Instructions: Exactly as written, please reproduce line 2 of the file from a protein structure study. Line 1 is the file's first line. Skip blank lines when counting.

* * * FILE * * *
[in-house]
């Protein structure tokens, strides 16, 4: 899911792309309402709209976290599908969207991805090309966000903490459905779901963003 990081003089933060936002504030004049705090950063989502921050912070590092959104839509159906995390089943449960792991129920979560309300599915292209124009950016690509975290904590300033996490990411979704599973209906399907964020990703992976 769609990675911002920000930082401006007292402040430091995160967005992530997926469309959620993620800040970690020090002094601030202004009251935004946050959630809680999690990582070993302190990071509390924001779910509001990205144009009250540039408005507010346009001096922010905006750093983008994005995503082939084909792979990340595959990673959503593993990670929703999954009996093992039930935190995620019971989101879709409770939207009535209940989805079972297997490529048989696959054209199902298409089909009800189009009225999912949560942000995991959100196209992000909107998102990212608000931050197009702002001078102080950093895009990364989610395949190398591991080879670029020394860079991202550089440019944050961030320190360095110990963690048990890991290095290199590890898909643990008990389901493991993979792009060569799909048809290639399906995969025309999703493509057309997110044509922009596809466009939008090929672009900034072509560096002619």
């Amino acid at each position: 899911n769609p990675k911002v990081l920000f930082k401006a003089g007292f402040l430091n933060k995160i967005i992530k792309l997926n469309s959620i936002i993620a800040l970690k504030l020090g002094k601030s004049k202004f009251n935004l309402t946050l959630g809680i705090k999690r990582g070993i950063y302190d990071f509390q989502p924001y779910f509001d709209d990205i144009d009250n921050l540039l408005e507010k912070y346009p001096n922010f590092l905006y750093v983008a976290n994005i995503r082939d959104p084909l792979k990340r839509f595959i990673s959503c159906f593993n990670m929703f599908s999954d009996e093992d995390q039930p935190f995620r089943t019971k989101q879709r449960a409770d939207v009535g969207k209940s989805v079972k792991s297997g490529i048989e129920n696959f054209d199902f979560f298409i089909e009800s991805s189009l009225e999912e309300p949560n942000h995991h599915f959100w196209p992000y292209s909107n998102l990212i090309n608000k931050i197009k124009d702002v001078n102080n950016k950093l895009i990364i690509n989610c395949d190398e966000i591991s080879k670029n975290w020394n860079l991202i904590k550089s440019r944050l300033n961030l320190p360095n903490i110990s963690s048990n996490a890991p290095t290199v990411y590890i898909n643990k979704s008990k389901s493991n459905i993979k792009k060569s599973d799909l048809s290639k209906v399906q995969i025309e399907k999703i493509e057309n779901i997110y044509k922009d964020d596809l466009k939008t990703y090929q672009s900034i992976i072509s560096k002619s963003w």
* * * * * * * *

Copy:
């Protein structure tokens, strides 16, 4: 899911792309309402709209976290599908969207991805090309966000903490459905779901963003 990081003089933060936002504030004049705090950063989502921050912070590092959104839509159906995390089943449960792991129920979560309300599915292209124009950016690509975290904590300033996490990411979704599973209906399907964020990703992976 769609990675911002920000930082401006007292402040430091995160967005992530997926469309959620993620800040970690020090002094601030202004009251935004946050959630809680999690990582070993302190990071509390924001779910509001990205144009009250540039408005507010346009001096922010905006750093983008994005995503082939084909792979990340595959990673959503593993990670929703999954009996093992039930935190995620019971989101879709409770939207009535209940989805079972297997490529048989696959054209199902298409089909009800189009009225999912949560942000995991959100196209992000909107998102990212608000931050197009702002001078102080950093895009990364989610395949190398591991080879670029020394860079991202550089440019944050961030320190360095110990963690048990890991290095290199590890898909643990008990389901493991993979792009060569799909048809290639399906995969025309999703493509057309997110044509922009596809466009939008090929672009900034072509560096002619």